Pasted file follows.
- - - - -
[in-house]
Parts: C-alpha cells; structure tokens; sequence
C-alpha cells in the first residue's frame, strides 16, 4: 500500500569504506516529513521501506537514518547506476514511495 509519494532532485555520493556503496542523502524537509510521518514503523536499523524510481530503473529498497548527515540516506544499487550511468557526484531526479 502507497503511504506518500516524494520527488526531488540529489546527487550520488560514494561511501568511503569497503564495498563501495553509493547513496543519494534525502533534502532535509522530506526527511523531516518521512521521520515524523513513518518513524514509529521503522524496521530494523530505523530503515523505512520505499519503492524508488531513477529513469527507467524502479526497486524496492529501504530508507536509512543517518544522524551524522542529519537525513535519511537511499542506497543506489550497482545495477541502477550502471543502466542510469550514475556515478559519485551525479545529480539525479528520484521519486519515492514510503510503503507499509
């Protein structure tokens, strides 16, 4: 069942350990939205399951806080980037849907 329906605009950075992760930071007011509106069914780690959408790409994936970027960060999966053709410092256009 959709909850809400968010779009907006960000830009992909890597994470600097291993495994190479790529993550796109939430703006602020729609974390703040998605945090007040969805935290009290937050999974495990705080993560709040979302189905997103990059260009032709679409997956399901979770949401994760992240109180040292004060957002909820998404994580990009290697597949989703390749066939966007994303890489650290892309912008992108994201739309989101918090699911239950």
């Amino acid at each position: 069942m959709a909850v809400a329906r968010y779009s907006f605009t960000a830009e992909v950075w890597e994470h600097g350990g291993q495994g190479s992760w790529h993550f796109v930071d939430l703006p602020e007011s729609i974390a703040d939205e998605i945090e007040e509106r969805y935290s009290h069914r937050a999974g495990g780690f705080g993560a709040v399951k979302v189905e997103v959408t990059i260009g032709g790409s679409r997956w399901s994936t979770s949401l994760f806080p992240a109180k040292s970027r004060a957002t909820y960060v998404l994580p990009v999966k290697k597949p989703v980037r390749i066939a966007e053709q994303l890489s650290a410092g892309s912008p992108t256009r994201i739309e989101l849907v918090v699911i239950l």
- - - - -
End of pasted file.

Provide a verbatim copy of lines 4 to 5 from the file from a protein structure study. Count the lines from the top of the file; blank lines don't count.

């Protein structure tokens, strides 16, 4: 069942350990939205399951806080980037849907 329906605009950075992760930071007011509106069914780690959408790409994936970027960060999966053709410092256009 959709909850809400968010779009907006960000830009992909890597994470600097291993495994190479790529993550796109939430703006602020729609974390703040998605945090007040969805935290009290937050999974495990705080993560709040979302189905997103990059260009032709679409997956399901979770949401994760992240109180040292004060957002909820998404994580990009290697597949989703390749066939966007994303890489650290892309912008992108994201739309989101918090699911239950």
């Amino acid at each position: 069942m959709a909850v809400a329906r968010y779009s907006f605009t960000a830009e992909v950075w890597e994470h600097g350990g291993q495994g190479s992760w790529h993550f796109v930071d939430l703006p602020e007011s729609i974390a703040d939205e998605i945090e007040e509106r969805y935290s009290h069914r937050a999974g495990g780690f705080g993560a709040v399951k979302v189905e997103v959408t990059i260009g032709g790409s679409r997956w399901s994936t979770s949401l994760f806080p992240a109180k040292s970027r004060a957002t909820y960060v998404l994580p990009v999966k290697k597949p989703v980037r390749i066939a966007e053709q994303l890489s650290a410092g892309s912008p992108t256009r994201i739309e989101l849907v918090v699911i239950l």